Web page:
Make a shelving unit for the back of your vehicle.  This is so helpful for being able to find exactly what you need, when you need it, without emptying everything into the parking area!

Shelves in the back of my old van
Shelves in the back of my old van

Put useless space in your vehicle to good use.  We travel in a van, so boxes of food and camping equipment go underneath the bench seats.  And there’s a travel caddy hanging off of the back of the driver’s seat with pens, pencils, hand lotion, games, sunglasses, multi-use tools, and other road trip essentials.

If your sleeping bag just isn’t warm enough, you can sew a blanket into your sleeping bag to stay warmer in the cold.

Freeze water in 1 gallon jugs.  The jugs fit into a cooler well, and the block of ice lasts longer than cubed ice.

Have to leave your vehicle in the sun?  Clip or hang a light-colored blanket in the windows to keep the temperature down inside the vehicle while you’re hiking.  You can also clip it to the outside of the vehicle (even more effective!) if you don’t mind a few odd looks…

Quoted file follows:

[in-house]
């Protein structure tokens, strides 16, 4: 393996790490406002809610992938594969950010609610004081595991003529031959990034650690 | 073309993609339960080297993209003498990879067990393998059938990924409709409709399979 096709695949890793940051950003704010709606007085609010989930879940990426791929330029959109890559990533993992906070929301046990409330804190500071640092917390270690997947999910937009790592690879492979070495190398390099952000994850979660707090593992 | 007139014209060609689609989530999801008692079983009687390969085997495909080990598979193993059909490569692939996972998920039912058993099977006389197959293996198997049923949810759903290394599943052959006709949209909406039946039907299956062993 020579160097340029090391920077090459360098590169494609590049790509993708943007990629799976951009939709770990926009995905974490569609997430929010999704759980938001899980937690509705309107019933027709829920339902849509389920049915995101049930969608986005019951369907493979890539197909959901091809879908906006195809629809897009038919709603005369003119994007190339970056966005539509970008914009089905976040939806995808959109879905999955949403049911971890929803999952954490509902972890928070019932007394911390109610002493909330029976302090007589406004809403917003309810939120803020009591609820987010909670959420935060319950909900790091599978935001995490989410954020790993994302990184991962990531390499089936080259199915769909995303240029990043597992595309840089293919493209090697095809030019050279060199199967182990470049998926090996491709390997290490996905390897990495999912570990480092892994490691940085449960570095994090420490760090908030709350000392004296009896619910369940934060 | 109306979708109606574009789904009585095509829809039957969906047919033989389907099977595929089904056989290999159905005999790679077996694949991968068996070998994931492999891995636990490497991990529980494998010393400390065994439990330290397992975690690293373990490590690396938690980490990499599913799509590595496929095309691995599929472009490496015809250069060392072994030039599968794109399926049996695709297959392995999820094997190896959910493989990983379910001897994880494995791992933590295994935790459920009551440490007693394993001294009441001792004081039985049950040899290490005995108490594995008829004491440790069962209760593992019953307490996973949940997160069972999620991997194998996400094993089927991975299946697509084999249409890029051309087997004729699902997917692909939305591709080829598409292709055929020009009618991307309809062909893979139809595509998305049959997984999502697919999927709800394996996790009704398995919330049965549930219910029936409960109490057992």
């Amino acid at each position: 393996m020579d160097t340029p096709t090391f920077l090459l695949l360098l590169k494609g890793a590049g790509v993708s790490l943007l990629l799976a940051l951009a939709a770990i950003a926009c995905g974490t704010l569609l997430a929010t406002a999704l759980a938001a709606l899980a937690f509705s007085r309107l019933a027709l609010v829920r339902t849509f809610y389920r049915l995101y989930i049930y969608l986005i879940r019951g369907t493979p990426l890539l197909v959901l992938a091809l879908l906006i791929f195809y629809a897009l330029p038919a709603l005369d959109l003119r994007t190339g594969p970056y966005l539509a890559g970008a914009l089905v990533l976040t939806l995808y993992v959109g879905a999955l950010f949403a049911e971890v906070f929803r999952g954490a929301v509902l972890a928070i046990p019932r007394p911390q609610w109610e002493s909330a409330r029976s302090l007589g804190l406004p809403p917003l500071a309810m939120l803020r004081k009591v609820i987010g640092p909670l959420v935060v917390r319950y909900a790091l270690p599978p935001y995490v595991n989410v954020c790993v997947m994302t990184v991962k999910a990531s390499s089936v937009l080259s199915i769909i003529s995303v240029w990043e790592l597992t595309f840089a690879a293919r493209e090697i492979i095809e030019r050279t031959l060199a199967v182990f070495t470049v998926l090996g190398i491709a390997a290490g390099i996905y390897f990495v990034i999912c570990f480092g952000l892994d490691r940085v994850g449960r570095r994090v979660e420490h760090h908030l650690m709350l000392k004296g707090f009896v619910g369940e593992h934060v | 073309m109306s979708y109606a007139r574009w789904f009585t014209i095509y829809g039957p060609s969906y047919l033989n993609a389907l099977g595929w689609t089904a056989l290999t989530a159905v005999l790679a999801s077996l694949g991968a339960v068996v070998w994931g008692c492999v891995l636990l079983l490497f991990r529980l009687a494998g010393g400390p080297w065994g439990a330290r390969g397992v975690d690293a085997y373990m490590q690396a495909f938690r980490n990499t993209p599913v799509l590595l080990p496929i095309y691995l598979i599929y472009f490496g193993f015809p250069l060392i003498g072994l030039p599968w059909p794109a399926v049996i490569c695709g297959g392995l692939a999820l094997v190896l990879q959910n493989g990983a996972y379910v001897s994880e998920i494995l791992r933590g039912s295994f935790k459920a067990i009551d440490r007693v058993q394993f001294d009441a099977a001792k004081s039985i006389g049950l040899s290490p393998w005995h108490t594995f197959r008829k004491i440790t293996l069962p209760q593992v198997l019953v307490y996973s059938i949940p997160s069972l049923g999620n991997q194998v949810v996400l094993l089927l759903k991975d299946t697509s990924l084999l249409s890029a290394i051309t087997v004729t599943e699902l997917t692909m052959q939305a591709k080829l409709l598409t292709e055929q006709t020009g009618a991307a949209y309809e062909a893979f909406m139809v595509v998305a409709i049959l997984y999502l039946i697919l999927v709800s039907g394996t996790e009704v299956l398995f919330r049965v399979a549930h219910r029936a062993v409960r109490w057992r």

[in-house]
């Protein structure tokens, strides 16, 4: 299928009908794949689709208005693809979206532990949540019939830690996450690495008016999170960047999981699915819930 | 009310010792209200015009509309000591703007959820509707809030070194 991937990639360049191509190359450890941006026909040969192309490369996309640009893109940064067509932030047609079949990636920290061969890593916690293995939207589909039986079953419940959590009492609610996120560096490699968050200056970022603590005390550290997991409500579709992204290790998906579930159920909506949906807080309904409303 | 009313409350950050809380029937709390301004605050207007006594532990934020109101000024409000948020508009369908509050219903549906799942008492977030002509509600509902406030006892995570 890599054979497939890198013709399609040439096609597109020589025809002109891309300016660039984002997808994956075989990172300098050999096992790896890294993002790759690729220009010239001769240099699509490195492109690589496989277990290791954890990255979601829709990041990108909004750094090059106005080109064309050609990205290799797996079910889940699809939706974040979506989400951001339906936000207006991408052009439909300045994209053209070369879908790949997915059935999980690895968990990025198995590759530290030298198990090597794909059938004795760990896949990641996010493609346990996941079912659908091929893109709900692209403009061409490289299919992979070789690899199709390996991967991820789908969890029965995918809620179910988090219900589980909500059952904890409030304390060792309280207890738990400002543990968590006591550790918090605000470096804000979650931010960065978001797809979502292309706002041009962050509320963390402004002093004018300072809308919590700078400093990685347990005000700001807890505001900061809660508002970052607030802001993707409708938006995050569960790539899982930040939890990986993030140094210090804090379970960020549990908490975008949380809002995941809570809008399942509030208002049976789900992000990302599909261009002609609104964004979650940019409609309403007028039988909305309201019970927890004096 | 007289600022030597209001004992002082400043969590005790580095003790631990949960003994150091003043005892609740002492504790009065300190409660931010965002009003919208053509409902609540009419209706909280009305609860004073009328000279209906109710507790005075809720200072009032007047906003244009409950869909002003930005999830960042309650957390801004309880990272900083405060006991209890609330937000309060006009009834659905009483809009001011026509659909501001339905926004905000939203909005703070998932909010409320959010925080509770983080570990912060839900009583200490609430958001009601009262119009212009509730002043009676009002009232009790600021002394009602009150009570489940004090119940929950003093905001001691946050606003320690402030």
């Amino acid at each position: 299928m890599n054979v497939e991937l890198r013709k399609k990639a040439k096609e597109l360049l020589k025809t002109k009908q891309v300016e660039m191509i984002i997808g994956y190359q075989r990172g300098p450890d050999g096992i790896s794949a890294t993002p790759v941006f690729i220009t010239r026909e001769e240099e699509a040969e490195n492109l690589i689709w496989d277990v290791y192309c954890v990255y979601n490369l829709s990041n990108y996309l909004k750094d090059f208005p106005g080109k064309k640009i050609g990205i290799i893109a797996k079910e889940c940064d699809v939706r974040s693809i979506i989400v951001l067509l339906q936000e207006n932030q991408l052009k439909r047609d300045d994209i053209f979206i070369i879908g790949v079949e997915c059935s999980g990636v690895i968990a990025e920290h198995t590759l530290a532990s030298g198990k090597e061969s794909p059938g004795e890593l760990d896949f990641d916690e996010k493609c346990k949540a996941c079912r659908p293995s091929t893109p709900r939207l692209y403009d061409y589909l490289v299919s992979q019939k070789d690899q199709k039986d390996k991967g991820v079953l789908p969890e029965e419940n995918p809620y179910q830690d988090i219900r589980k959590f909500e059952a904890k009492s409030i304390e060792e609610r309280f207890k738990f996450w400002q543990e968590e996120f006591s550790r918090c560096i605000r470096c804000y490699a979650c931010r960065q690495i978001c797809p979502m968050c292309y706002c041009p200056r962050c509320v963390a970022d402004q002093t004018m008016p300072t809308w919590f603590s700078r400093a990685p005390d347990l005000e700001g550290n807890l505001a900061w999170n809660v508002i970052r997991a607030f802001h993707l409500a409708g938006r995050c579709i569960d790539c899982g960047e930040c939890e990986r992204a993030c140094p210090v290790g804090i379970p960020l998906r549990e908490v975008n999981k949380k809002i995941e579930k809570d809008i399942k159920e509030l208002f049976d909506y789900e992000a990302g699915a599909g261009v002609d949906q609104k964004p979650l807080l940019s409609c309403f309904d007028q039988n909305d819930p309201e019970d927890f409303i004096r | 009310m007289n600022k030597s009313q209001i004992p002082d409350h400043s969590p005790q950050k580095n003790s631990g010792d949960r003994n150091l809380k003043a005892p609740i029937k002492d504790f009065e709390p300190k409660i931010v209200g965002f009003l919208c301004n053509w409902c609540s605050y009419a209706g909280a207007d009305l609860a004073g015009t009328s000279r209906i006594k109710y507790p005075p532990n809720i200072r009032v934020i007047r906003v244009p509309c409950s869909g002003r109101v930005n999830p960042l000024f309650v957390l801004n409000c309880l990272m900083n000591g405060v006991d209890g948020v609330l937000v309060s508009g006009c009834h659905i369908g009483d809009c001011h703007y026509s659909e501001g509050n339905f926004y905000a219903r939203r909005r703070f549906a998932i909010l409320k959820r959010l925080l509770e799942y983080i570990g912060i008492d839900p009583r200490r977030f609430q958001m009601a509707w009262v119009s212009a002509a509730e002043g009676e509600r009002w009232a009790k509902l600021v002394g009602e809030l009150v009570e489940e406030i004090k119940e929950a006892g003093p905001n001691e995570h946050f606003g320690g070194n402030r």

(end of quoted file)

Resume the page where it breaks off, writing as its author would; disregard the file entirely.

DIY Hand Sanitizer Holders!
DIY Hand Sanitizer Holders!

Make these easy DIY Hand Sanitizer Holders to make sure you always have it when you want your hands to be clean!

Switch up meals if it’s more convenient.  If it’s easier to eat peanut butter and jelly for breakfast, and cereal for lunch, why not?  ‘Course, you might end up like the time when we made the sandwiches before sunrise and someone ate a jelly-on-jelly sandwich and someone else lost out with peanut butter-on-peanut butter… but all that aside, it’s great to get a quick and easy start in the desert, then return from a hike for the hydration of cold cereal.

Breakfast in Joshua Tree National Park, California
Breakfast in Joshua Tree National Park, California

Make a seat belt pillow or a neck pillow to make dozing while someone else is driving more comfortable.

When you’re setting up the tent, make sure you’re not doing so in a drainage ditch.  If it rains, you might wake up in the middle of the night to see your neighbor in their sleeping bag washing away downstream…

Share your own hiking/camping hacks and tips below!